Detection and treatment of hypercholesterolemia in a biethnic community, 1979–1985

Jacqueline A. Pugh, Michael P. Stern, Steven M. Haffner, Helen P. Hazuda, Judith Patterson

Research output: Contribution to journalArticlepeer-review

10 Scopus citations


Although hypercholesterolemia has been recognized as a risk factor for coronary heart disease (CHD) for decades, only in recent years have clinical trials definitively shown the efficacy of lowering serum cholesterol to prevent the occurrence or worsening of CHD. In 1985, an NIH consensus conference published guidelines for the diagnosis and treatment of hypercholesterolemia. Prior to 1985, physicians and lay people alike were not yet convinced of the necessity to know one’s cholesterol level, nor did they know what levels should be treated. In a community-based survey of cardiovascular risk factors, known as the San Antonio Heart Study, in which 1,932 Mexican-Americans (MAs) and 1,133 non-Hispanic whites (NHWs) were examined between 1979 and 1985, the authors found that only 36/501 MAs (7%) and 54/312 NHWs (17%) in the moderate- or high-risk categories were aware that their cholesterols were high. Of the total number aware, including those whose cholesterol levels were in the low-risk range, only 23/97 MAs (24%) and 29/108 NHWs (27%) were receiving dietary or drug treatment. Of those being treated, only 9/23 MAs (39%) and 12/29 NHWs (41%) were effectively controlled. Mexican-Americans were less likely to be aware of their hypercholesterolemia than non-Hispanic whites, but both ethnic groups had low levels of treatment.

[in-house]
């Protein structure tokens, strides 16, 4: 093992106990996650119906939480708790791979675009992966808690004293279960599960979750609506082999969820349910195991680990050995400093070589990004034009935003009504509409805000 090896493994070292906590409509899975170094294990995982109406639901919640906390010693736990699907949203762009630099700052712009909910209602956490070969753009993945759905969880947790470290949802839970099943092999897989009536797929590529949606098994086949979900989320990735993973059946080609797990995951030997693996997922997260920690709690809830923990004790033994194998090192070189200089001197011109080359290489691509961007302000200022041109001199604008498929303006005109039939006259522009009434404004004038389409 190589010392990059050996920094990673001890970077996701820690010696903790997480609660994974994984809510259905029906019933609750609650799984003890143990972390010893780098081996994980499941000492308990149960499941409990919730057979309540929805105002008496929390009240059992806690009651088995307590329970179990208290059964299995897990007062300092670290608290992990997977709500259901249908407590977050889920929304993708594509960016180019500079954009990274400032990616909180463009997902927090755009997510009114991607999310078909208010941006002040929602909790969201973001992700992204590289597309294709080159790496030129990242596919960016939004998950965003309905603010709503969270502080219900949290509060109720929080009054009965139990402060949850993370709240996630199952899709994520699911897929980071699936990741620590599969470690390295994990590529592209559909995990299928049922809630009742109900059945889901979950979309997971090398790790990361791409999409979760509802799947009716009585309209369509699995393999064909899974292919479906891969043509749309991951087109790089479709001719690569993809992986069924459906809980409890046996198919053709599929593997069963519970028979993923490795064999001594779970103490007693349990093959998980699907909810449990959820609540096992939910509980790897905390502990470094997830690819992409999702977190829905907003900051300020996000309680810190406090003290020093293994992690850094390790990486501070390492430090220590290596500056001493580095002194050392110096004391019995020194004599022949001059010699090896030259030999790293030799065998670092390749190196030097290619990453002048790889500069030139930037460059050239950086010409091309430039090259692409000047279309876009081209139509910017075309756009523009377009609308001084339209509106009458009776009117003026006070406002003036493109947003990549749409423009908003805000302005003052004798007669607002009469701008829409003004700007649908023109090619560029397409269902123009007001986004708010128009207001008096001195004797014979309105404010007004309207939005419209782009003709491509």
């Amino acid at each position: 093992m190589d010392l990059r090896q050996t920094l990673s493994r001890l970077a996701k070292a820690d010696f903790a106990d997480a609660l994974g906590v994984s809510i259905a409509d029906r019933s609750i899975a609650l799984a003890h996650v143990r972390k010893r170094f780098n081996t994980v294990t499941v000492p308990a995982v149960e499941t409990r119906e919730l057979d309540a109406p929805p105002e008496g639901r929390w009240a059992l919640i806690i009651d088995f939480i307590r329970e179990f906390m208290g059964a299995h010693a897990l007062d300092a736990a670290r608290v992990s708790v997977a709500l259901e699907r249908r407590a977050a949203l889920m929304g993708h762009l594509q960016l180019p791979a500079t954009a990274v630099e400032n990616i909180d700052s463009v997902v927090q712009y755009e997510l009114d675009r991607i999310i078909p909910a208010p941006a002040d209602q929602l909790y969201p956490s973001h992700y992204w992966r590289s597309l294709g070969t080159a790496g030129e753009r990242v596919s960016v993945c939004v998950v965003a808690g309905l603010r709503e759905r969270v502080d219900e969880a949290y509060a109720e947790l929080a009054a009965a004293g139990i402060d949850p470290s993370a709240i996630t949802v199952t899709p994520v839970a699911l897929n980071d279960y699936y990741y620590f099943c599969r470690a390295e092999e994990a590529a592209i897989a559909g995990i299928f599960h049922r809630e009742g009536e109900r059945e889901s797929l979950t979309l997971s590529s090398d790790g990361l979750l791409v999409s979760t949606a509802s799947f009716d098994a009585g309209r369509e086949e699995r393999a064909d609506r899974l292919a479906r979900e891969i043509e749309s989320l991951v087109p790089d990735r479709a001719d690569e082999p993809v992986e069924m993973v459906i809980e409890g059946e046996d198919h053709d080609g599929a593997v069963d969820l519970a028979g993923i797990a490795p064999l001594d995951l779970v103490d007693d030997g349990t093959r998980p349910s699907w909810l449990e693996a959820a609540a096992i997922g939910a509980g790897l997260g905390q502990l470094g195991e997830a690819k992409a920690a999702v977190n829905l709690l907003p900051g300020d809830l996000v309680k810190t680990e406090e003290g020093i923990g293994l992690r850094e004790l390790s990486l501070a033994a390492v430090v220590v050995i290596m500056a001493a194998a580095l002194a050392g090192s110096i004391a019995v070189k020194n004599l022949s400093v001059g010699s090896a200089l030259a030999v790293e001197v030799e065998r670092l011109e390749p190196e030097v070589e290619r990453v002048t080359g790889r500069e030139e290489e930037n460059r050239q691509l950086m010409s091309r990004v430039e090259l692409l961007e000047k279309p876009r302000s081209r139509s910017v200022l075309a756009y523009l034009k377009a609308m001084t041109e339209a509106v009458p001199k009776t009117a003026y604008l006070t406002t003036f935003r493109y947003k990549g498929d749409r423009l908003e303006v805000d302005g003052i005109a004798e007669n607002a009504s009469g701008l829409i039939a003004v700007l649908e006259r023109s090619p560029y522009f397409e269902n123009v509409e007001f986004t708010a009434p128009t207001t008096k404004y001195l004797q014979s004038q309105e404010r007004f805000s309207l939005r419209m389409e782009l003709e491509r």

Original languageEnglish (US)
Pages (from-to)331-336
Number of pages6
JournalJournal of General Internal Medicine
Issue number4
StatePublished - Jul 1988


  • Mexican-American
  • cholesterol
  • coronary heart disease
  • hypercholesterolemia

ASJC Scopus subject areas

  • Internal Medicine


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